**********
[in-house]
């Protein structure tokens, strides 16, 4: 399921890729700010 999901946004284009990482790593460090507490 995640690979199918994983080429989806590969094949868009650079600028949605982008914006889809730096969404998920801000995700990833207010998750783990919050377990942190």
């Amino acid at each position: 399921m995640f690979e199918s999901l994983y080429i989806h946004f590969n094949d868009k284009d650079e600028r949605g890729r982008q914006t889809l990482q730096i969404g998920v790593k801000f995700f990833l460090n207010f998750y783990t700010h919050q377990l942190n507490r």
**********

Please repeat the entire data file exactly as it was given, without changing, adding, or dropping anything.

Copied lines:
[in-house]
């Protein structure tokens, strides 16, 4: 399921890729700010 999901946004284009990482790593460090507490 995640690979199918994983080429989806590969094949868009650079600028949605982008914006889809730096969404998920801000995700990833207010998750783990919050377990942190």
């Amino acid at each position: 399921m995640f690979e199918s999901l994983y080429i989806h946004f590969n094949d868009k284009d650079e600028r949605g890729r982008q914006t889809l990482q730096i969404g998920v790593k801000f995700f990833l460090n207010f998750y783990t700010h919050q377990l942190n507490r």